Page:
‘Lion’ is haunting and heartwarming
Grace Guibert | Monday, January 30, 2017
Rarely are fairy tale endings Oscar-worthy — or, for that matter, rarely are they honest and deeply moving. Garth Davis’s film “Lion,” based on the book and true story “A Long Way Home” by Saroo Brierley, defies this stereotype with a story that spans decades and continents. “Lion” is simultaneously haunting and heartwarming, and will undoubtedly leave you in sniffling tears.
Essentially a story in two parts, “Lion” begins in rural and impoverished India. Young Saroo, played by five-year-old Sunny Pawar, and his brother Guddu (Abhishek Bharate) struggle to help their mother scrounge necessities to keep their family alive. When Saroo tries to accompany Guddu on a dangerous late-night job, he proves too small and too sleepy; Guddu leaves him on a bench at the train station to rest, and promises to return soon with a plan. Saroo awakens hours later and sets off to find Guddu, but mistakenly boards a train that takes him on a frightening, multi-day journey to Calcutta, 1600 miles from his small hometown.
The harsh, crowded and unforgiving atmosphere of Calcutta seems as unfamiliar and disheartening to young Saroo as it is to Western audiences. Young Saroo’s pleas for help are ignored — and misunderstood, as he is unable to speak their language — and he lives on the streets among countless other young children for months.
With simplicity and honest storytelling, in the first hour of the film Davis gives audiences an honest window into a culture gut-wrenchingly foreign to our own. Saroo escapes abduction, lechery and violence while fending for himself on the streets — horrors which some 80,000 displaced Indian children face every year.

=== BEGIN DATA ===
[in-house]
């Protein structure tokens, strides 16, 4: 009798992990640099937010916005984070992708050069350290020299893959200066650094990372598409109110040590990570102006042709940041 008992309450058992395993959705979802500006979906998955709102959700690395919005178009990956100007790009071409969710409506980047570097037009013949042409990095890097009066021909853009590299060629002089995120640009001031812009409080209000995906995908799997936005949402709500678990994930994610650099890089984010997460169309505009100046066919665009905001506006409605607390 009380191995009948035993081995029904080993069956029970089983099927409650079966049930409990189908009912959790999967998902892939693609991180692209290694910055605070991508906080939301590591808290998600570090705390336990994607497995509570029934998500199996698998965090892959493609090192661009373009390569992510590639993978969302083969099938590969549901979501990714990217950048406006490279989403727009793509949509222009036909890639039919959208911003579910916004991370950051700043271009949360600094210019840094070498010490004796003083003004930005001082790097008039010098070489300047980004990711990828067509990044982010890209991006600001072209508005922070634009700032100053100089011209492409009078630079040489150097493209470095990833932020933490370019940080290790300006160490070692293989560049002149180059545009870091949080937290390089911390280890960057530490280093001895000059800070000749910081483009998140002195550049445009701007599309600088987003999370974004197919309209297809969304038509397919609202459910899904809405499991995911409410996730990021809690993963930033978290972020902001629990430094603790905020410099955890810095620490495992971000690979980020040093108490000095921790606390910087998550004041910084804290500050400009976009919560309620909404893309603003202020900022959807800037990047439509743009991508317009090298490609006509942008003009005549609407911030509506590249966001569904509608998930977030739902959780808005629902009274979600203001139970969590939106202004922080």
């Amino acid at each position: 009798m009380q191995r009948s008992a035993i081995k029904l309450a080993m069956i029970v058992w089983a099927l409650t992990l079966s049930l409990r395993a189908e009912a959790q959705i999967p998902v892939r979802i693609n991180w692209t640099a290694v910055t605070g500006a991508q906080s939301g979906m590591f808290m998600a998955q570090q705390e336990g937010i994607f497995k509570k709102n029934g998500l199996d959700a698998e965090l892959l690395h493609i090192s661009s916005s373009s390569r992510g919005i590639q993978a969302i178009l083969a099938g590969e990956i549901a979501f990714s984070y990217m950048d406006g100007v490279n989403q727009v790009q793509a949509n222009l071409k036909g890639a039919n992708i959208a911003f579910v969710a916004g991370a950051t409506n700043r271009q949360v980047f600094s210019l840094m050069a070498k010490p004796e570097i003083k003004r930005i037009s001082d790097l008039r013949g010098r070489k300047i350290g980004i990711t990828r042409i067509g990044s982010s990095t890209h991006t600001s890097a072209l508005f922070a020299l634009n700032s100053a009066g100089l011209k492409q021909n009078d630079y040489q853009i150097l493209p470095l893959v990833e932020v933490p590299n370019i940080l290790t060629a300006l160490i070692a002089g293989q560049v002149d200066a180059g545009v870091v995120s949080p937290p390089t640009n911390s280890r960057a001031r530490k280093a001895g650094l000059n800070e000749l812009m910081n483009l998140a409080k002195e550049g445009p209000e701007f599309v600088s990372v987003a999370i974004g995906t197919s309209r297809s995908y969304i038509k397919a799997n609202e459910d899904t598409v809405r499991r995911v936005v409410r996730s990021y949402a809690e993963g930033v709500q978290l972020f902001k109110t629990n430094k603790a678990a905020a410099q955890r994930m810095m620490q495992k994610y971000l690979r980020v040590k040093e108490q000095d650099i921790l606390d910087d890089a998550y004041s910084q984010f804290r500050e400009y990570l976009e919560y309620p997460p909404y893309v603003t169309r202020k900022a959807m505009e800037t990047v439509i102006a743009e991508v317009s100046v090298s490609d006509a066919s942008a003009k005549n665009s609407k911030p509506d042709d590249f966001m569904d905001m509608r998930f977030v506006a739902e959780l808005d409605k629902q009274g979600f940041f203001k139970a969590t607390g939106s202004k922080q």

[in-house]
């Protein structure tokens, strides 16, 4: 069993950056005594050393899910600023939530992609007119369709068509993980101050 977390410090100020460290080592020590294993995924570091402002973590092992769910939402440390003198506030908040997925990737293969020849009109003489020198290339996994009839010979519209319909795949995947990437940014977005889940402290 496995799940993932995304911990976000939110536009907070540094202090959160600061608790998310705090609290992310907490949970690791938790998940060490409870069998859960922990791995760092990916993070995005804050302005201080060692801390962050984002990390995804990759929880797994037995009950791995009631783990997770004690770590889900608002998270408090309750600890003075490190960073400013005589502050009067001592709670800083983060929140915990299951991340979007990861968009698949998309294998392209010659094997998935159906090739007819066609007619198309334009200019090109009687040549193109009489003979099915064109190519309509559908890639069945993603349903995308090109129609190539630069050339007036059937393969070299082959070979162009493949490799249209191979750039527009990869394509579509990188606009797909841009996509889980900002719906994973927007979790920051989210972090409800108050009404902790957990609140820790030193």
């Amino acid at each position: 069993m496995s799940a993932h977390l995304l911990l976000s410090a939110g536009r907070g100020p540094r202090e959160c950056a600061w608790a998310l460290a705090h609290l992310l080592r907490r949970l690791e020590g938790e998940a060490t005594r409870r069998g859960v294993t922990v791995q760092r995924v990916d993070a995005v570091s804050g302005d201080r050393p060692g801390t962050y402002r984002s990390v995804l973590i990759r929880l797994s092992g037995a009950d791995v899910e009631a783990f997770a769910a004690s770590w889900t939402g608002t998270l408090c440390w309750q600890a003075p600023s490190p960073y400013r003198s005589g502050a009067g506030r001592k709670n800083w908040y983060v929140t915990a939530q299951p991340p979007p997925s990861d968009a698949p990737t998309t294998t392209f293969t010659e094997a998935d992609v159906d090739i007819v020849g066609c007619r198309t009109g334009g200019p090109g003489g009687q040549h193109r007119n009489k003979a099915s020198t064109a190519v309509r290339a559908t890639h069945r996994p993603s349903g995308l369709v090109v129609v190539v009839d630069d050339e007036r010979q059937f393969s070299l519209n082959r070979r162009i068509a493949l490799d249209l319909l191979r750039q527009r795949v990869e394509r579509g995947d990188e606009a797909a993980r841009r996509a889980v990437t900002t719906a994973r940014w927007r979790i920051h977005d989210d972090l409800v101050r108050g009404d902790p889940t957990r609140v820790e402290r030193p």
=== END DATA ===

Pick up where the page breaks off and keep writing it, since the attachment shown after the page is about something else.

Ultimately, the loving Tasmanian couple John and Sue Brierley (David Wenham and Nicole Kidman) adopt Saroo. The new family grows together quickly and seamlessly. Soon, the Brierleys adopt another Indian boy, Mantosh (Keshav Jadhav), with a more troubled past.
The latter half of the movie shifts in both tone and setting, portraying grown-up Saroo (Dev Patel) as well-adjusted. In contrast, adult Mantosh (Divian Ladwa) suffers from mental illnesses, substance-abuse issues and his feelings of displacement, 20 years after his adoption. Now studying hotel management in Melbourne, Saroo begins to remember pieces of his childhood. He becomes consumed with finding the family he once had, despite his inability to remember his mother’s name or the name of his rural hometown. He withdraws from his loving family and network of friends — including his girlfriend Lucy, played by Rooney Mara — in favor of tracking train stations through Google Earth. The film’s message begins to shift once again and it poses questions of what truly makes a home and family.
The sparsity of dialogue works to the film’s benefit, for the most part. It highlights the emotional strength of the actors, the haunting score and its pleasing and powerful visuals. Conversely, however, it makes the few clunky conversations all the more noticeable. The idea to utilize Google Earth in Saroo’s search for his family, for example, sprouts inorganically from one of only two conversations with his group of friends. The pace of the film — and its swift and frequent jumps in time and space — grants little space for development of the jovial and light-hearted adult Saroo at which the movie hints. When Saroo does finally find his birthplace via Google Earth, it’s by blind luck after giving up his painstakingly methodological search. The fact that “Lion” is based on a true story makes this implausibility forgivable — perhaps even impressive — but Saroo’s success nonetheless feels somewhat unearned in the context of the film.
Despite occasional blips in pacing and dialogue, “Lion” sticks with you. The film’s tear-jerking ending matches the high emotional stakes of its beginning and holds the audience captive through its 121 minute run time.